Do you hear noise in your ears when there shouldn’t be a sound? That may be tinnitus. Tinnitus, often called ringing in the ears, is the perception of a sound not present in the environment and can actually sound like a ringing, whistling, buzzing or just about any other type of sound. Tinnitus is correlated […]
Hearing loss is one of the most common disorders affecting older people: approximately 18 percent of American adults aged 45-64 years, 30 percent of adults aged 65-74 years and 47 percent of adults over age 75 have some degree of hearing impairment. Hearing loss generally falls into two categories: sensorineural (when damage occurs to the [...]
Dear Mr. Dad: I’m concerned about my mom. She’s in her mid 60s and her hearing has been getting worse and worse. She doesn’t participate in family discussions as much as she used to and she isn’t nearly as engaged with my children. I’ve suggested getting hearing aids but she refuses to–she says they’ll make her look old. Is there anything we can do?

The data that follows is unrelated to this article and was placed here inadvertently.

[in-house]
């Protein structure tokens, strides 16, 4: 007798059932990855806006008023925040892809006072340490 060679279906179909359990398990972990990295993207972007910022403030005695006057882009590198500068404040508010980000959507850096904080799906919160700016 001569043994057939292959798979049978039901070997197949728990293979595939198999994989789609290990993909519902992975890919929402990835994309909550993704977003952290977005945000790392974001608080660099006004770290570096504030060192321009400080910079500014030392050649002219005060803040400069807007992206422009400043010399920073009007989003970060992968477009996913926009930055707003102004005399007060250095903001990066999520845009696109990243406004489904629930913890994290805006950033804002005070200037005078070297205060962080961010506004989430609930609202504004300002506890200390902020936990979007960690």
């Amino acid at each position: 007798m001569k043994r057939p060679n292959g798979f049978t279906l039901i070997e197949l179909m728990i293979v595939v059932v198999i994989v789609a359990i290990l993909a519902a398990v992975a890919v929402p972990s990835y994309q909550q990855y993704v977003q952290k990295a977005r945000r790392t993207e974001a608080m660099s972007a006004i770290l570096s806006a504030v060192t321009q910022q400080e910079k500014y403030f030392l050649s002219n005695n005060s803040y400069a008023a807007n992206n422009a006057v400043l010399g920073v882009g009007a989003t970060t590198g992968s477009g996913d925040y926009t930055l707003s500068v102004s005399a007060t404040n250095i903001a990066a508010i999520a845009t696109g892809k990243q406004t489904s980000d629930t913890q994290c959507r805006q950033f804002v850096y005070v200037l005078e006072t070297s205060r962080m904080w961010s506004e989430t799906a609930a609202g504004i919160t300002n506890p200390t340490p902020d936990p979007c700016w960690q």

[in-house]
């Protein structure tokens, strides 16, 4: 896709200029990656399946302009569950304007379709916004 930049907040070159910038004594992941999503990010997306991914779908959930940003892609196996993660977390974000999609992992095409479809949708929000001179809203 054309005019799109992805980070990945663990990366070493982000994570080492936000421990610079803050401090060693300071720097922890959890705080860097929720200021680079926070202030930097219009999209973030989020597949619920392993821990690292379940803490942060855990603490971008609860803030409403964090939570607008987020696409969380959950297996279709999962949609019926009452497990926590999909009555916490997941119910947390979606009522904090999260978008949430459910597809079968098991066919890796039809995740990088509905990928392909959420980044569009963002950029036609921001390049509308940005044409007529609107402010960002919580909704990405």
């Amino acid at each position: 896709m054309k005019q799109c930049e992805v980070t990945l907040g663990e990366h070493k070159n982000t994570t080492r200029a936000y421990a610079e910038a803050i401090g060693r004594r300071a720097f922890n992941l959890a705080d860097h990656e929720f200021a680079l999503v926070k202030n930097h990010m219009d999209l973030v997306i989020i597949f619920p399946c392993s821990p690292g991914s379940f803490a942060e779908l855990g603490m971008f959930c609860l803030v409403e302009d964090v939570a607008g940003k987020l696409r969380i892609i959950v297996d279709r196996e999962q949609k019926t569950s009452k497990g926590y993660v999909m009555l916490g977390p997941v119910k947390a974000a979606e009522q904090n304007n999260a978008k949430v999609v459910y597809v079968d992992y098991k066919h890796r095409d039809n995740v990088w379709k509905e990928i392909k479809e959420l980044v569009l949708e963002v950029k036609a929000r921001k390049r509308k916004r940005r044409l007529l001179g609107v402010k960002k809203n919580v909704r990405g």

A: Overall, about 11 percent of the U.S population has some hearing loss. And your mother is among the 28 million Americans over 50 who suffer from it. Unfortunately, more than half of these people have never had their hearing tested and five out of every six who could benefit from treatment—including your mother—don’t get it. Doctors usually don’t ask about hearing in routine physicals and the average hearing impaired person waits 5-10 years before finally going in to see an audiologist.
Dear Mr. Dad: Our teenage son has an iPod constantly hanging from his ear and as far as I can tell, he listens to the music much too loud. When I ask him to lower the volume because I’m worried that the noise is damaging his hearing, he just laughs. However, I am really worried. What should I do?
A: You’re absolutely right to be concerned about your son’s listening habits—as you suspected, there’s no question that he’s jeopardizing his long-term ability to hear. As far as his shrugging off your pleas to turn down the volume on his iPod, it’s all part of his irrational belief (one he shares with most kids) that he’s indestructible and that nothing bad can happen to him because he is young and strong. Or maybe he thinks that hearing loss only affects old people.